Speaking of Leone, his development as a director has been a wonder to behold. Looking back at 2013’s All Hallows Eve, the director was still finding his voice and visual style. By Terrifier 2, Leone has found a way to maximalize his style on indie budgets. It’s not just that he’s adding gore and intricacy to his kills. As you watch the three Art the Clown features, Leone’s confidence as a scene blocker has increased, as has his ability to get more out of his craft teams. Set design and costumes are just an important to the stories as the blood splatters. It’s rare that we see directors mature and advance like Leone has, especially when they come from an effects background. It’s wise to invest in his vision going forward, as he’s likely to showcase some very cool stuff in both visual and narrative
On the flip side, the amount of time spent on these elaborate set pieces also becomes Terrifier‘s greatest weakness. Clocking in well over two hours, the slasher loses its welcome by minute ninety. Simply throwing more kills and blood at the screen will help some, but anyone on the fence will quickly find themselves looking for something else. The narrative propulsion of the film disappears, further leading to the nihilistic undertones rather than an adherence to the story. This might not matter if the film was not focused on setting up another entry down the road. Additionally, nothing in these additional minutes is not already communicated to us. There’s no tension to be had, just literally extra time watching Art stalk a character until they are savagely killed. This feels indulgent and hurts the final product.
Surprisingly, the cast pulls together to create more heart in the film. LaVera stands out as the final girl and hero of the film. She’s a charming screen presence that does her best to add real stakes to the absurd show around her. Playing the straight woman can be difficult. LaVera keeps us engaged in the human drama on the screen while also selling some of the sillier exposition she’s forced to deliver. Additionally, Fullam sells the fear of his circumstance. Being a young teenager can’t be easy, let alone being chased by a clown and the clown’s protégé (daughter or partner-in-crime?).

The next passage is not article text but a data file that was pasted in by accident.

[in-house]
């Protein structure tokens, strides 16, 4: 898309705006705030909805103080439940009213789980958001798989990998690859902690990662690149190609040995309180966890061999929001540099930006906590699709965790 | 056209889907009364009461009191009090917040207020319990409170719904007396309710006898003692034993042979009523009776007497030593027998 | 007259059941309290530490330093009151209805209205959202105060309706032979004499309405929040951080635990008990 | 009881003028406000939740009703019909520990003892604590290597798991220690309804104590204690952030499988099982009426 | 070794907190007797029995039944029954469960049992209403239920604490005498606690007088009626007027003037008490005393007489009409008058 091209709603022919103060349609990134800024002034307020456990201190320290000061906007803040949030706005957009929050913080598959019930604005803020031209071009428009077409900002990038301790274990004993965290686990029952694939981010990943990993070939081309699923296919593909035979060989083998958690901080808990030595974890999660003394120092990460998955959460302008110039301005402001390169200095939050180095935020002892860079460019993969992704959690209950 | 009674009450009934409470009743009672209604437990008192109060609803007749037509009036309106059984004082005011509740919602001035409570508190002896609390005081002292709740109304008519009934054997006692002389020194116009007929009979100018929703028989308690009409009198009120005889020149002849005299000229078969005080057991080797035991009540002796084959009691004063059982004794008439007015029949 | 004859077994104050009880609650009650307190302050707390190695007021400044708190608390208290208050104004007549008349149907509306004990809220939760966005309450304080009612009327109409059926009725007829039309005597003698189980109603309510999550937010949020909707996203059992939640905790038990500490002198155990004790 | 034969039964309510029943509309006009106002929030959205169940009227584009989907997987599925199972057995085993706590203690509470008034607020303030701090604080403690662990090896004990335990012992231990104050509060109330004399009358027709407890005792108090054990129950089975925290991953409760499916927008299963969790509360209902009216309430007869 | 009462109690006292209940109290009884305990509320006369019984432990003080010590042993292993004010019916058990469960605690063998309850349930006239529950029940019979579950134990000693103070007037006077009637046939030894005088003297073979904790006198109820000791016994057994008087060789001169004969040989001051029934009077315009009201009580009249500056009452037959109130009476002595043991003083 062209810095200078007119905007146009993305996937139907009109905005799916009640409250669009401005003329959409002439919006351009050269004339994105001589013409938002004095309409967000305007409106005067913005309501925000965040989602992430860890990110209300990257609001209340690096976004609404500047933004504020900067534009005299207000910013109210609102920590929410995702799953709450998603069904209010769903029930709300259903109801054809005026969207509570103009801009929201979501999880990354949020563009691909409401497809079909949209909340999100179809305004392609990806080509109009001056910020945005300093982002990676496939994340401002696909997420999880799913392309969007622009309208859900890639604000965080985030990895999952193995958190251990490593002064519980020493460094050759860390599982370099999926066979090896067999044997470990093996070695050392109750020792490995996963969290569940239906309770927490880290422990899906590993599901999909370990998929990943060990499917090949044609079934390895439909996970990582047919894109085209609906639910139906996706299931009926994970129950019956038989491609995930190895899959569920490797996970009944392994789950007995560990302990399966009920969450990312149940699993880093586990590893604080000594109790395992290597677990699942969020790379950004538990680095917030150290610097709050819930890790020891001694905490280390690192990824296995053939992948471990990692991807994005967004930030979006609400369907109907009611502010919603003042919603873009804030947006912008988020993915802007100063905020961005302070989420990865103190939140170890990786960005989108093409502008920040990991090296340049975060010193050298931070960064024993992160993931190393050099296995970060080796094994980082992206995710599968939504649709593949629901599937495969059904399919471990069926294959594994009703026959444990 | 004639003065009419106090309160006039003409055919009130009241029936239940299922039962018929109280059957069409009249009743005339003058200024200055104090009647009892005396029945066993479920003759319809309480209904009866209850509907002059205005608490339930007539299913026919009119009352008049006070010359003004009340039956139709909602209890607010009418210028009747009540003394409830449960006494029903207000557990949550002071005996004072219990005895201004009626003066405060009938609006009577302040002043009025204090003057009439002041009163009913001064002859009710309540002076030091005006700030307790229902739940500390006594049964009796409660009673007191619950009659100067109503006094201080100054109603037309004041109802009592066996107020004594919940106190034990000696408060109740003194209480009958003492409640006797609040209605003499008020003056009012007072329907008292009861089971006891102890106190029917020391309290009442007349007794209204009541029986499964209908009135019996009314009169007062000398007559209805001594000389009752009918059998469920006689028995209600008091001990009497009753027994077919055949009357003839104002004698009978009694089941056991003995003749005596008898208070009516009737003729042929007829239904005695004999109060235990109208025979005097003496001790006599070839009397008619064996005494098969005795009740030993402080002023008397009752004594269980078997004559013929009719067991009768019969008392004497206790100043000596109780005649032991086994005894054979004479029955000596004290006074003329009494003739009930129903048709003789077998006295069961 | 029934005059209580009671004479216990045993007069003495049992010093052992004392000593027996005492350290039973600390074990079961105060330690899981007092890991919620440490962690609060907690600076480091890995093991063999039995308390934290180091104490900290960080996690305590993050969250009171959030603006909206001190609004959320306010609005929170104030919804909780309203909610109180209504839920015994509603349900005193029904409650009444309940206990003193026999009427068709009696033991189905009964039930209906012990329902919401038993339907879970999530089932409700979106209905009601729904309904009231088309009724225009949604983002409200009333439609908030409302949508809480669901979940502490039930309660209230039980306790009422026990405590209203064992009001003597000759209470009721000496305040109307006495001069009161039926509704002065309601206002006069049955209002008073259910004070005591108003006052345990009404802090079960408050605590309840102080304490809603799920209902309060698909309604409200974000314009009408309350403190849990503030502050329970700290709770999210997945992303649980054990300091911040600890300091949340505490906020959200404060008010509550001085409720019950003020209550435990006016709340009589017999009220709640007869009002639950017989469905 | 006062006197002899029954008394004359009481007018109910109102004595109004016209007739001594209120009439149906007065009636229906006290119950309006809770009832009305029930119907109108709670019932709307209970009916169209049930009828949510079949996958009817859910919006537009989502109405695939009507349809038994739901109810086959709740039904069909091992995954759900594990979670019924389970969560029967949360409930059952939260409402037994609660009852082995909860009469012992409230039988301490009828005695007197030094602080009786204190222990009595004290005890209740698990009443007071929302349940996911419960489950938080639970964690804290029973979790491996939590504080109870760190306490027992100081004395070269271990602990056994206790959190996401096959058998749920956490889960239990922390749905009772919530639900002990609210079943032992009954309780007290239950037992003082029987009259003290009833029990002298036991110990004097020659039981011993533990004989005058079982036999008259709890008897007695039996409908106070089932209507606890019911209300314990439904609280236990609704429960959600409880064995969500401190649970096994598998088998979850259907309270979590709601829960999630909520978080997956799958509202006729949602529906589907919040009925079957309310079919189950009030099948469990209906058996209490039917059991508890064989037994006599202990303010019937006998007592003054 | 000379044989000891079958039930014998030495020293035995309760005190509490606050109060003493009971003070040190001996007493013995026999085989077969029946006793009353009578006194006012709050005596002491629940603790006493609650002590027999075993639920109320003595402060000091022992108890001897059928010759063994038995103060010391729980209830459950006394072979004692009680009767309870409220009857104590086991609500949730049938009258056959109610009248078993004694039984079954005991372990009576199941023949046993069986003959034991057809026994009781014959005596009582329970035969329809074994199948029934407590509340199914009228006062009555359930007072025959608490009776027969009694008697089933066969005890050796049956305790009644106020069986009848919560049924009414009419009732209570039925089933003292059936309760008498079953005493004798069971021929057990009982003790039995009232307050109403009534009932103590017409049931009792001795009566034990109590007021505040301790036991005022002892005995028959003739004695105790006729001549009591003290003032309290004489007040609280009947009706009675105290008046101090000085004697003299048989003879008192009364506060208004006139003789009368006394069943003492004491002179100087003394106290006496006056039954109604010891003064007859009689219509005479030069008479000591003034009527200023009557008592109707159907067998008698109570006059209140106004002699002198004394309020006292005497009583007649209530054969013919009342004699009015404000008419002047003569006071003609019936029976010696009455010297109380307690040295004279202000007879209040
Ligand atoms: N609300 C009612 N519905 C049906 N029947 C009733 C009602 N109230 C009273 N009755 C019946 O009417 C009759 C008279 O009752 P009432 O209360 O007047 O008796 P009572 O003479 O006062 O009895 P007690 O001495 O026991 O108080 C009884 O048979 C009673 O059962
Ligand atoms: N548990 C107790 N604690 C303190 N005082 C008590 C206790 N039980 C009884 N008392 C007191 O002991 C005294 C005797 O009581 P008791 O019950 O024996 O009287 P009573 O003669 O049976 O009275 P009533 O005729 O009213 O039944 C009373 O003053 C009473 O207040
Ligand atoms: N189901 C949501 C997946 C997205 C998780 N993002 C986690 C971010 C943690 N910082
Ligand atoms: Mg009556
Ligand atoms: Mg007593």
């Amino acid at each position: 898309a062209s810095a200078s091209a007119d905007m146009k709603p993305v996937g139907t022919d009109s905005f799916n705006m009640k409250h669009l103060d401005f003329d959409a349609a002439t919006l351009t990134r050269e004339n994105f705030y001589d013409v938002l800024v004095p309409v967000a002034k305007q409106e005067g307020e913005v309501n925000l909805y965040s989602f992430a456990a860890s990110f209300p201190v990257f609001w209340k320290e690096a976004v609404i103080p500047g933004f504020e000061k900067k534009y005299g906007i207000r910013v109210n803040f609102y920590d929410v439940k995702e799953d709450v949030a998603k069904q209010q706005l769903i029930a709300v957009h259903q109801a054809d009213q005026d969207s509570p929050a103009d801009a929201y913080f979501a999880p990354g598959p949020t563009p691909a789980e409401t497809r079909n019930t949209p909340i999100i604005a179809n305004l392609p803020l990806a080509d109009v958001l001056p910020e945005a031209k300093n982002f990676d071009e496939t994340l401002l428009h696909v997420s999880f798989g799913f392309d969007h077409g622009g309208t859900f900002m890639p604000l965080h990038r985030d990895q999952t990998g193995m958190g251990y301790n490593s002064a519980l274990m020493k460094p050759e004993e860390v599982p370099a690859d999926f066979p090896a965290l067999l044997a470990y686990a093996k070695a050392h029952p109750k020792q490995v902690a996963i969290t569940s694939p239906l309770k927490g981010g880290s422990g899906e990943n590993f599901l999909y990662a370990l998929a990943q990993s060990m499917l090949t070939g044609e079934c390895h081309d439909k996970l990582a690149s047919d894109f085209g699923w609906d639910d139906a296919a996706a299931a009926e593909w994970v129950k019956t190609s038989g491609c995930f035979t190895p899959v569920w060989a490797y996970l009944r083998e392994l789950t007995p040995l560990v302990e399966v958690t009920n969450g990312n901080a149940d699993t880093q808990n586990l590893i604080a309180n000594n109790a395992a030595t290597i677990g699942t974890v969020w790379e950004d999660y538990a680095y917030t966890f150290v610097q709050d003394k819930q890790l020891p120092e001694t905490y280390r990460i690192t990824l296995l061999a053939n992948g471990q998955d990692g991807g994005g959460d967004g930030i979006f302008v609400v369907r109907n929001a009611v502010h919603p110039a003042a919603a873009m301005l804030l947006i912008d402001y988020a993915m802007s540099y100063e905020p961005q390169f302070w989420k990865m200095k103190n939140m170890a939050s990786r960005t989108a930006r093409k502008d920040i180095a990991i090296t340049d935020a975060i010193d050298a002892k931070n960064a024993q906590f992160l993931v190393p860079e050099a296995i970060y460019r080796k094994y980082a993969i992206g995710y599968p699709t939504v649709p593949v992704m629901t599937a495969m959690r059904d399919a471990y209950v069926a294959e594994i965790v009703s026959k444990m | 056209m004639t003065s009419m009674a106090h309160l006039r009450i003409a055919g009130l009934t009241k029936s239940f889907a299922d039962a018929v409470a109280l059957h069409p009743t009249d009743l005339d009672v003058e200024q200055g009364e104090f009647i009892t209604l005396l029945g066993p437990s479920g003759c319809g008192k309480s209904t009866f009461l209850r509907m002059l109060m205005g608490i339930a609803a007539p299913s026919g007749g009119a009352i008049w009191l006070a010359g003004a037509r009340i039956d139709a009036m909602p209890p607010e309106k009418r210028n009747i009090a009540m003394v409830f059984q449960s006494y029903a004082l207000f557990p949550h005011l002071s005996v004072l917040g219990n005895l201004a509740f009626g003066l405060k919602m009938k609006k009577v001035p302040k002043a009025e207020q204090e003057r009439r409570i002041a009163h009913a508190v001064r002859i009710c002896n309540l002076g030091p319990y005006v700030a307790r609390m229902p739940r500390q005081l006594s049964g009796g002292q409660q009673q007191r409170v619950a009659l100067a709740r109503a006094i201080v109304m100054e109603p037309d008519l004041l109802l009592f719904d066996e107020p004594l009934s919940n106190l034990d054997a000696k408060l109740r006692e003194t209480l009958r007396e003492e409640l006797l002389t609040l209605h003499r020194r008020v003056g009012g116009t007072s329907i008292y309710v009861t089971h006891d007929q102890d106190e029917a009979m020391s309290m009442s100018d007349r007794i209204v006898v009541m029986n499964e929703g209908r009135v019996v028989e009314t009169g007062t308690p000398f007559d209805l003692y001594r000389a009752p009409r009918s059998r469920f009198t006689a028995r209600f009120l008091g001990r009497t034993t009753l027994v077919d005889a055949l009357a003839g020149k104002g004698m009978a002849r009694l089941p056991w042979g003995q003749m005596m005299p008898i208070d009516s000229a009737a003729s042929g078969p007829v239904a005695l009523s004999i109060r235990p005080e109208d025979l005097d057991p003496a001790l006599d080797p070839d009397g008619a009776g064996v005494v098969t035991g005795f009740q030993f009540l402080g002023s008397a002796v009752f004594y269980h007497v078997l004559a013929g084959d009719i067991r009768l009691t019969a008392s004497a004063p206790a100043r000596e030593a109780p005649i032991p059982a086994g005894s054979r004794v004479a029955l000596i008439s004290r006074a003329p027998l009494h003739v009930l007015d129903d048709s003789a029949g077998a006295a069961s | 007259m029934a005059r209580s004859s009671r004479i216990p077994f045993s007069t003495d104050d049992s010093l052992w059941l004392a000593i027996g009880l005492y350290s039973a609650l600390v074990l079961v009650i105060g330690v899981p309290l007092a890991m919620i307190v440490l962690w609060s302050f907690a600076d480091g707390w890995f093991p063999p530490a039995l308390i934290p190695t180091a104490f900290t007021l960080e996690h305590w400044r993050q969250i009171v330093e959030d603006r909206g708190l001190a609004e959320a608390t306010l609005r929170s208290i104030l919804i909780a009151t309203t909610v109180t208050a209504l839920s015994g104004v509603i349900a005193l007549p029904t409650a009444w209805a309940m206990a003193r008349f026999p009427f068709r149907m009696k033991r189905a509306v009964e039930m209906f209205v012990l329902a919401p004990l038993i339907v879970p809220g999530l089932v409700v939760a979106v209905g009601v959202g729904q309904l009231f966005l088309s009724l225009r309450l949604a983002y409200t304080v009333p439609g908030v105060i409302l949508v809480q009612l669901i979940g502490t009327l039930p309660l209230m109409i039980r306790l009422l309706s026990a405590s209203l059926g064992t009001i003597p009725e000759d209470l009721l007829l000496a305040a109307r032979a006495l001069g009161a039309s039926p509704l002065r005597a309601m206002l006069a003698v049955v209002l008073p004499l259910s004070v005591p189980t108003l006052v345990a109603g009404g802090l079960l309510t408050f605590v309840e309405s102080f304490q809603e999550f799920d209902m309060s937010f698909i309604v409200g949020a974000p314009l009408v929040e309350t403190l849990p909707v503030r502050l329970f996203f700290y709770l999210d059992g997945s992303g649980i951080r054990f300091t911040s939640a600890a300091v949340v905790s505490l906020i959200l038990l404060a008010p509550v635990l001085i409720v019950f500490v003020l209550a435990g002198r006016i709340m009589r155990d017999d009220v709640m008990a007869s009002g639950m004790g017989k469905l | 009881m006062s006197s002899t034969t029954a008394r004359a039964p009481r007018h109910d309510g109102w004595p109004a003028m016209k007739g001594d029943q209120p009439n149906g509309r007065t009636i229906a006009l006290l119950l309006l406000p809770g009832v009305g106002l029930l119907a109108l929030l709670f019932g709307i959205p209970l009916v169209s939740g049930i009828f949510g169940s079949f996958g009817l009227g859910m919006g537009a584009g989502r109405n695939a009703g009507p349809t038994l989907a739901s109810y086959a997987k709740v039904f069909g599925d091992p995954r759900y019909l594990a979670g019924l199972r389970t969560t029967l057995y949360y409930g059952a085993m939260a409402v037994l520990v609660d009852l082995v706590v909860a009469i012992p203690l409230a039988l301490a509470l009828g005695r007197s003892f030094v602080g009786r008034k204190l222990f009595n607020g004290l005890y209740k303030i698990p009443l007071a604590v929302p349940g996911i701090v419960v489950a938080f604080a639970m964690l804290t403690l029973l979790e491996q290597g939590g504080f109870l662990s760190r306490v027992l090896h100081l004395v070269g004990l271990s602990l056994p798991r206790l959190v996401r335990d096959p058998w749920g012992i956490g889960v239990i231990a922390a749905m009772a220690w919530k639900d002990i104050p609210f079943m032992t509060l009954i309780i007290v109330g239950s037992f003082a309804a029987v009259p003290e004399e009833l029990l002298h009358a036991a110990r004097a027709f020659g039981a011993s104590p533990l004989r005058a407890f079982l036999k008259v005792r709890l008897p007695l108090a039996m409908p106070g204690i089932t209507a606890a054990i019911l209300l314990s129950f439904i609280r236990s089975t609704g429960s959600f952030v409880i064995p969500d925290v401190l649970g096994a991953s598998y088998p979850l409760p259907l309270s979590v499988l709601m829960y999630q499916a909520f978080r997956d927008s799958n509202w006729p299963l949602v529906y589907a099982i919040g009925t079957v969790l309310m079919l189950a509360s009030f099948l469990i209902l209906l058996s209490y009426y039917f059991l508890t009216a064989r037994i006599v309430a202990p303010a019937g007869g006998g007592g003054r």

Finally, hats off to Thornton as he enters the company of Kane Hodder and Robert Englund. His performance as Art remains one of the most upsetting things you will watch in movies over 2022. If Terrifier continues to grow as a franchise, much of the credit needs to be split between Thornton’s depiction of the maniac clown and Leone’s character creation instincts.
While Terrifier 2‘s strength is giving its target audience exactly what it wants, it is destined to alienate other fans. The blood and guts are here again in spades, but this also leaves non-horror audiences alienated from the word go. Any slasher worth its salt knows how to manufacture scares, and unfortunately, Leone continues to struggle on this front. While Terrifier 2 has enough meat on the bone to avoid the torture-porn label, it strays dangerously close. Hopefully, future films will rectify this by investing in setting up more elaborate scares instead of solely sadomasochistic kills.